Democrat Jon Ossoff — who as of 9 a.m. ET Wednesday leads Republican David Perdue by about 16,000 votes in the Georgia runoff that could give Democrats control of the U.S. Senate — claimed victory Wednesday. The Associated Press, which NPR relies on for its results, has not yet called the contest.
"It is with humility that I thank the people of Georgia for electing me to serve you in the United States Senate," Ossoff said in remarks Wednesday morning.
Perdue, whose Senate term expired earlier this week, has not conceded the race.
"Everybody who cast your ballot, everybody who put your faith and confidence in our democracy's capacity to deliver the representation that we deserve — whether you were for me, or against me — I'll be for you in the U.S. Senate," Ossoff said. "I will serve all the people of the state."
An Ossoff victory would give Democrats control of the Senate, as his fellow Georgia Democrat, Raphael Warnock, won his runoff race against Sen. Kelly Loeffler. The Senate would be evenly divided between Democrats and Republicans, but once sworn in as vice president, Kamala Harris would have the power to break ties for Democrats.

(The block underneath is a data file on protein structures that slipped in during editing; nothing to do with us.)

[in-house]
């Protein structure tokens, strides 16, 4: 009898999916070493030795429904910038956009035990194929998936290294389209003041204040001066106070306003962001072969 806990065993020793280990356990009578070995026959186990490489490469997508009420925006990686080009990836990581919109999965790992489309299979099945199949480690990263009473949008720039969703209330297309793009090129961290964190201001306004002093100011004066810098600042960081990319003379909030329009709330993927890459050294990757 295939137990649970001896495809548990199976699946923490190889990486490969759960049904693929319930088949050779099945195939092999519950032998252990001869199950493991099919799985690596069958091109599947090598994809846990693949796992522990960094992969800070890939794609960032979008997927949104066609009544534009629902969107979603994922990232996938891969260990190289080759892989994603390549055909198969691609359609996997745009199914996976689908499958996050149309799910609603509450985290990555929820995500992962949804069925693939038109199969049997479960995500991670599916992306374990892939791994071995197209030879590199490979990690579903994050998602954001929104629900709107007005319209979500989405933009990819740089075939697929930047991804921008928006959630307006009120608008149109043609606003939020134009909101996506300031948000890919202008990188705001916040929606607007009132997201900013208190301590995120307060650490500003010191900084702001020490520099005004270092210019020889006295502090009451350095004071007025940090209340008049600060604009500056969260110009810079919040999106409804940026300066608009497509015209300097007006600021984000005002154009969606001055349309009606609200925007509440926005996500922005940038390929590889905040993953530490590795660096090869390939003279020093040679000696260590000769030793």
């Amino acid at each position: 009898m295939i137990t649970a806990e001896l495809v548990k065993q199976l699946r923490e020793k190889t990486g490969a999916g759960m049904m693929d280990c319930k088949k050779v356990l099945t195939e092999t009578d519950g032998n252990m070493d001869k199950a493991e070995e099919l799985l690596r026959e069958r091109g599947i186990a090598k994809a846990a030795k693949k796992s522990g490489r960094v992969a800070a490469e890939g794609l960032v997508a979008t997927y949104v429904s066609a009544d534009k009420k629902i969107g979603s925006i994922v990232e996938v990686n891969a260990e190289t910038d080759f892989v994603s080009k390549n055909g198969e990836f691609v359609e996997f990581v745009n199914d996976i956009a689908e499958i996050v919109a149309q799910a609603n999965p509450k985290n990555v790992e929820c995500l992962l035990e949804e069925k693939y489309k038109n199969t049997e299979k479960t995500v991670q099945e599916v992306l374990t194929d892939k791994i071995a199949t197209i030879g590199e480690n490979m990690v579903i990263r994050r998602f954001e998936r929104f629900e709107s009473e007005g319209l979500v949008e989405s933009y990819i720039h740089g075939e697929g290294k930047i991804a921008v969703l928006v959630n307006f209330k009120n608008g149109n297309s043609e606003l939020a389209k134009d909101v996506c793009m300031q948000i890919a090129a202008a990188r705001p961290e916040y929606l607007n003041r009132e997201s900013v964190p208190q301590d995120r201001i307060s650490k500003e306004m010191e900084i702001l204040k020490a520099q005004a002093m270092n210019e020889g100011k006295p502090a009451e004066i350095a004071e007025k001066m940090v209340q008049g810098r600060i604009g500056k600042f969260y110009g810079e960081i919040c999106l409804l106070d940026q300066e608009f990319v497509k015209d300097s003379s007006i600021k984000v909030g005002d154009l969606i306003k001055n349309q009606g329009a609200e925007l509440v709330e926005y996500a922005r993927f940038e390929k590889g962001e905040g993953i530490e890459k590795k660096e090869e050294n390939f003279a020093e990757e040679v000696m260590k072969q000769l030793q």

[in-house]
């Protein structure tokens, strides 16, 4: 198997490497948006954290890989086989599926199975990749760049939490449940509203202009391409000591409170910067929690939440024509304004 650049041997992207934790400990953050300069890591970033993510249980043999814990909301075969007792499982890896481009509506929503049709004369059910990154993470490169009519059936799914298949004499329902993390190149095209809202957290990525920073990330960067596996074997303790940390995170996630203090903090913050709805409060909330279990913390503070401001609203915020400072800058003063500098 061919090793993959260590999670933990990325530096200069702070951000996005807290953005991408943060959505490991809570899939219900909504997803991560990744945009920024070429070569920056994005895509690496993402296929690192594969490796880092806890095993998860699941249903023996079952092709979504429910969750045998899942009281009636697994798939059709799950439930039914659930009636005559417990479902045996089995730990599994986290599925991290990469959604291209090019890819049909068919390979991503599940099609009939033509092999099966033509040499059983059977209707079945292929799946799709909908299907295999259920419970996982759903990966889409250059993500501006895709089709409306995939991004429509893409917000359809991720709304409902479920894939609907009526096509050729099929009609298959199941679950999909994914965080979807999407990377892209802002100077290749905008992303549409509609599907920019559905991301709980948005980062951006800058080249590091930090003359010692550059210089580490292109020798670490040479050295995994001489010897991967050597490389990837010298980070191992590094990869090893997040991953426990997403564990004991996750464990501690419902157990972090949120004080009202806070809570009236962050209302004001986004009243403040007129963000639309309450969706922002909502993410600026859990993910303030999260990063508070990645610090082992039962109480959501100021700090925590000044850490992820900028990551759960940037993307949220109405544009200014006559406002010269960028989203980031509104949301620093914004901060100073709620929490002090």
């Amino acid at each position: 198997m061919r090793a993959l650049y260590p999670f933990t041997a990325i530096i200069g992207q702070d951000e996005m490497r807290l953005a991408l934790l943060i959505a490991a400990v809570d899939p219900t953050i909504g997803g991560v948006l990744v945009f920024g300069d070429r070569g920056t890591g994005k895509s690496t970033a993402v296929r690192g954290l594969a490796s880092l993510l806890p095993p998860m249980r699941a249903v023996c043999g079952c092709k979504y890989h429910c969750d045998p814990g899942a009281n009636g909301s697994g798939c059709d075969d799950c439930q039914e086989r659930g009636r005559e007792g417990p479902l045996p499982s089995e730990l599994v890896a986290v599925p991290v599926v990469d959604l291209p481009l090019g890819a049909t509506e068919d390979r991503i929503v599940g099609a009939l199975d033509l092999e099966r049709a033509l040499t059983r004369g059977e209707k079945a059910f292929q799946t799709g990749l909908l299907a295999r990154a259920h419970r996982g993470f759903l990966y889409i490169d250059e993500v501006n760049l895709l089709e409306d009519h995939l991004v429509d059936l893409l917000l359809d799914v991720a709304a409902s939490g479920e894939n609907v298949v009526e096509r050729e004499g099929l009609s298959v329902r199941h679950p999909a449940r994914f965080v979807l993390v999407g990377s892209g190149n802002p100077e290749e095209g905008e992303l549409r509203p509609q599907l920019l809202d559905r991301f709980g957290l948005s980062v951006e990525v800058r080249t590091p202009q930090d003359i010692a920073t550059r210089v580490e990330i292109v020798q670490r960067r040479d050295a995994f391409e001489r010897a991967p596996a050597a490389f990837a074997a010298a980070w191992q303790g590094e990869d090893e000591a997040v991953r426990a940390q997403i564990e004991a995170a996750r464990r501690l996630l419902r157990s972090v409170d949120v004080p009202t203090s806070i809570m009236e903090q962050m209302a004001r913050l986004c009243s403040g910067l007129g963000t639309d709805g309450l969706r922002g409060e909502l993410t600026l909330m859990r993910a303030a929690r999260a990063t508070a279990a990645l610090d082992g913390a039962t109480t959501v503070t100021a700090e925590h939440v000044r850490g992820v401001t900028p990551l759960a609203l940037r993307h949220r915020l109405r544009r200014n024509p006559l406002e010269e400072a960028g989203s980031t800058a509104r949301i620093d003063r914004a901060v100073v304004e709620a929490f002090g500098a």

The race was hard-fought and came after Democrats successfully flipped the state blue in the presidential race. Both major parties invested significant time and resources in seeking control of the Senate.
On Monday, President-elect Joe Biden campaigned in the state in support of Warnock and Ossoff, and Harris campaigned there Sunday.
Between Nov. 4, 2020, and Tuesday, almost $500 million was spent on advertising for the two races, according to the ad-tracking firm AdImpact.
This is Ossoff's second high-profile runoff in Georgia. In 2017, he sought a seat in the state's 6th Congressional District. He lost by a slim margin in the historically Republican district that year but remained visible in Georgia politics.
At 33 years old, Ossoff would be the youngest member of the Senate in decades. Both parties have faced criticisms for continuing to be led by aging party members at the expense of investing in younger, more diverse candidates.
Like many Democrats this cycle, much of Ossoff's campaign centered on the coronavirus pandemic and providing relief to Americans hit hardest by the virus.
In the runoff, Perdue stressed his vocal support of President Trump, who lost Georgia by fewer than 12,000 votes.
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